A/N: This story was written for the 2009 Snapely Holidays fest. My recipient asked for a mystery/puzzle fic featuring humor, romance, massage oil, and a stuffed rhinoceros. It was a fun challenge, although I'm afraid the plot's not up to much. But I did get the rhino in.

My grateful thanks to The Real Snape and her patented "beta-reading-and-hand-holding" service.

Disclaimer: You really think JKR is going to be writing Snape/Moody slash?


Of Rhinos and Men

By Kelly Chambliss


July, 1999

Everything about the boy was thin: his wispy blondish hair, his lanky body, his worn anorak, the soles of his cracked and dirty trainers. The package in his arms, though, was anything but thin. It was oddly-shaped -- bulky, with bits sticking out -- and oddly-wrapped, in what looked like an old tartan blanket tied closed with a strip of torn cloth. The boy clutched it tightly, as though he feared that if he relaxed his grip, the thing it might try to escape of its own accord.

He wasn't much to look at, the boy, and neither was the dingy shop he stood in front of. Though made of the same yellow Cotswold stone as the shops lining the nearby High Street, this building had escaped the make-over that had turned the rest of the formerly-dying village into a tourist's fantasy of the quaint and the twee. This stone was still covered with the soot of centuries, and the grimy windows would probably have sneered had anyone dared front them with the profusion of aren't-we-cheerful geraniums that spilled out of the High Street window-boxes.

Behind the windows was less a display of saleable goods than seemingly-haphazard piles of junk: Victorian tools for tasks no longer done, moth-eaten clothing faded to colourlessness, carved bits of wood with no discernable aesthetic or practical function.

"Curiosities," read a small sign over the door. Had the boy been of an imaginative turn of mind, he might have realised that the word applied equally well to the building, the merchandise, and himself. But he seemed too preoccupied for such flights of fancy and scarcely glanced at the sign as he shifted his bundle to his hip and took a deep breath. Opening the door slowly, he stepped into the gloomy interior.

--- /// --- /// ---

At first the room appeared empty, but then a figure straightened up from behind an old-fashioned counter, the movement sending dust motes swirling in the dim light.

It was a man, pale, hawk-nosed, and severe. Dressed in a black frock coat and high collar, his dark hair brushing his shoulders, he looked as if he might have been standing in the same place for a century, for all that he didn't seem to be old.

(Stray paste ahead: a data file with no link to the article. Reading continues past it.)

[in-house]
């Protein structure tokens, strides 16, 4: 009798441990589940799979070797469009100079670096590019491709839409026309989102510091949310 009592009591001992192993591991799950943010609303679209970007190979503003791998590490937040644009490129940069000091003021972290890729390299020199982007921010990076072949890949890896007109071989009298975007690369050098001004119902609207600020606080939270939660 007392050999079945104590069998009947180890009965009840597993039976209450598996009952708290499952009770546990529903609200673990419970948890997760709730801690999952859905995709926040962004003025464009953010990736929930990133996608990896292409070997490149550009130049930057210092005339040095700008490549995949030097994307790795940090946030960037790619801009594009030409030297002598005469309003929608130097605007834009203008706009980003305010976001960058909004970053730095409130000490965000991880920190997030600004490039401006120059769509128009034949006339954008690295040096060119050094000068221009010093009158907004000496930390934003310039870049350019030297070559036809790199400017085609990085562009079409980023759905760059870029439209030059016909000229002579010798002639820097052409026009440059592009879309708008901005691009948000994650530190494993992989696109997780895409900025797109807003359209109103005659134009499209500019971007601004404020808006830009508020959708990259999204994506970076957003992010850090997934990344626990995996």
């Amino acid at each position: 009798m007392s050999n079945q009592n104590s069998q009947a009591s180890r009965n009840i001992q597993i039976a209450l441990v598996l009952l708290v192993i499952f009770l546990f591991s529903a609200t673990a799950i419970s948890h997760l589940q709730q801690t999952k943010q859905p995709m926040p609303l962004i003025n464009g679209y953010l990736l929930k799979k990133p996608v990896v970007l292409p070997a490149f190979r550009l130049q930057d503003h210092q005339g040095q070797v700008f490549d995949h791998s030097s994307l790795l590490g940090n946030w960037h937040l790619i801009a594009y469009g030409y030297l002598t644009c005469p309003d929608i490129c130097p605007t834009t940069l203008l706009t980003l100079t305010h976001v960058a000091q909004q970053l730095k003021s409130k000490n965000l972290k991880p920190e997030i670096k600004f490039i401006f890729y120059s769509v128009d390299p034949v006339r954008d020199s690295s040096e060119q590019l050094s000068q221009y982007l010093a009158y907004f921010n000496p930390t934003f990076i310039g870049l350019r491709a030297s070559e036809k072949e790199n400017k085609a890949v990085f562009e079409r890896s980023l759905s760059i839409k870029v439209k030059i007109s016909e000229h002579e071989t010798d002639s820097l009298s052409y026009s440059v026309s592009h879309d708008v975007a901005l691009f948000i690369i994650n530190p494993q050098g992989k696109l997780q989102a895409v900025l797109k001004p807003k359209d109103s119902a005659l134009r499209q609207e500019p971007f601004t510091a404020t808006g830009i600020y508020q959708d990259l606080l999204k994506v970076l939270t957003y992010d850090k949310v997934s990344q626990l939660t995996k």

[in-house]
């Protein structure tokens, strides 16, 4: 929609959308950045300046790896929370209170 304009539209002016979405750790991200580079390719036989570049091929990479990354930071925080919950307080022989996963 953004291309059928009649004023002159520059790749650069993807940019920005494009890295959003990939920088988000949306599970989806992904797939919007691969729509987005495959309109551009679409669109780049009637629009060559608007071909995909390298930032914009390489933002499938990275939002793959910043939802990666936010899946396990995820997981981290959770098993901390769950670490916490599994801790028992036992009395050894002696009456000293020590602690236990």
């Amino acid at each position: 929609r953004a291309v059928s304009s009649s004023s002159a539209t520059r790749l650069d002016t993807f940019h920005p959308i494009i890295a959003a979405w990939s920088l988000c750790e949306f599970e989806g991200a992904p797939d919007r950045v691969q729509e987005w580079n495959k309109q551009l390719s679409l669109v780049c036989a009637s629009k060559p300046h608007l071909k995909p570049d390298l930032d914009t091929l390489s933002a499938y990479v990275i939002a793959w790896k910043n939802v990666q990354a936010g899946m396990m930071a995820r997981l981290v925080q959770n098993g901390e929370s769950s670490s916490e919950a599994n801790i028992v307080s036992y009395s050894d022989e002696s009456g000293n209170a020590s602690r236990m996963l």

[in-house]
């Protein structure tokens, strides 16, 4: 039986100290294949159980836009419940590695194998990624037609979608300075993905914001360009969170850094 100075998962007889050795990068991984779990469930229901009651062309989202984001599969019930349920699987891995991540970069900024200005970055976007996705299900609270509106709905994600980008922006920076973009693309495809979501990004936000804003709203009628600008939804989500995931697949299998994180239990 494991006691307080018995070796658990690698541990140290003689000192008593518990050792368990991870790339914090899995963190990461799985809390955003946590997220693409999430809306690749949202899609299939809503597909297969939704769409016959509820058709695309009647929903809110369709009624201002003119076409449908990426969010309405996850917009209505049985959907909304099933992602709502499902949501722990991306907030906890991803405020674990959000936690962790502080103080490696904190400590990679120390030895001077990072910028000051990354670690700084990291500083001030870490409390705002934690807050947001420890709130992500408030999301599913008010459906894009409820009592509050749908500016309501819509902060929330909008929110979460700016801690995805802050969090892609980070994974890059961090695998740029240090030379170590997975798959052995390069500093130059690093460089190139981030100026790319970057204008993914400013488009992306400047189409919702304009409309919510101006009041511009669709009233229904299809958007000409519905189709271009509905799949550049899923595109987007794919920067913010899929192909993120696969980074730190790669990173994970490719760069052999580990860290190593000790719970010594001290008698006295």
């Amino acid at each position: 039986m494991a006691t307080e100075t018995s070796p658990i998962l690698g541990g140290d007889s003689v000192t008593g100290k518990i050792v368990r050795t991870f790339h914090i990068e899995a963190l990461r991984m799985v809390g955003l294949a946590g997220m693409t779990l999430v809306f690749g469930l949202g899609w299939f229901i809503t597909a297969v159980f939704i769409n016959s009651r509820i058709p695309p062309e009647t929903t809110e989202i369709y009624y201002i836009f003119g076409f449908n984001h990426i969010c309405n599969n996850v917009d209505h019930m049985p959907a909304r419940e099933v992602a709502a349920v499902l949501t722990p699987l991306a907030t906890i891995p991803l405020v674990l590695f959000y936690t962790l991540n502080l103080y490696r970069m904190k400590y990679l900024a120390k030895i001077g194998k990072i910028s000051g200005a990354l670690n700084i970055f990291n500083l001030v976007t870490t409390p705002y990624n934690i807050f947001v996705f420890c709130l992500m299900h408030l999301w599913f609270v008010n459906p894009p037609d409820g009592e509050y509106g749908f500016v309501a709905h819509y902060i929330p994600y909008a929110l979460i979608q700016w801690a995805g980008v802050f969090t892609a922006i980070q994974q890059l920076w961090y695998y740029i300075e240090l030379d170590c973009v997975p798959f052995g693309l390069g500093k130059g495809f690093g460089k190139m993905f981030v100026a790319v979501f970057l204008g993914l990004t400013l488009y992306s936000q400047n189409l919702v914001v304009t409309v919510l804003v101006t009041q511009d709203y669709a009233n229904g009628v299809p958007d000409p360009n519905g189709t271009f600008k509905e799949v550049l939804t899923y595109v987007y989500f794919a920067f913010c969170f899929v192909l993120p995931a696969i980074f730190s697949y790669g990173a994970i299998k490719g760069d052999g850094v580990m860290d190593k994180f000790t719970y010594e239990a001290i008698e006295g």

"Yes?" he asked sharply, and the boy flushed. Without speaking, he shoved his parcel onto the crowded counter, knocking aside a tarnished candelabrum and a hair wreath.

"How much?" he asked finally, after the proprietor made no move to touch the tartan-wrapped object.

The man curled his lip. "I suppose I am to conclude from that articulate and effective sales pitch that you wish me to purchase this. . .ancient horse blanket and a rag."

The boy's flushed deepened. He was young, perhaps only fourteen or fifteen, and he seemed momentarily too scared to move. Then his hand darted forward to tug on the wrappings, and the old blanket fell open.

Atop it lay what appeared to be a miniaturized stuffed rhinoceros -- not a children's toy, but an actual animal, preserved as a poor example of the taxidermist's art. The stretched grey skin had begun to crack, and sawdust had trailed out onto the blanket. One of the glass eyeballs appeared to be missing. A leg had been broken off, a stick of wood dangling from the torn end. Although about half the size of a real baby rhino, this one looked like an elderly adult, complete with horn. Its vaguely sour odor appeared to reach the prominent nose of the proprietor, who wrinkled that appendage fastidiously and narrowed his eyes.

"Where did you get this?"

The boy began to back towards the door. "Don't remember," he mumbled.

Before he could take another step, the man had rounded the counter and grabbed hold of his jacket. "I asked you," he said smoothly, "where you got this?"

The pulled fabric must have been uncomfortably tight against the boy's neck, but he didn't appear to notice. All his attention was on the slim black wand being pointed at his throat.

"I.. .I. . ..they said you would buy the dark things!" he burst out, flicking terrified eyes toward the man's face.

"Who said so?" demanded the man. "Where. . .?"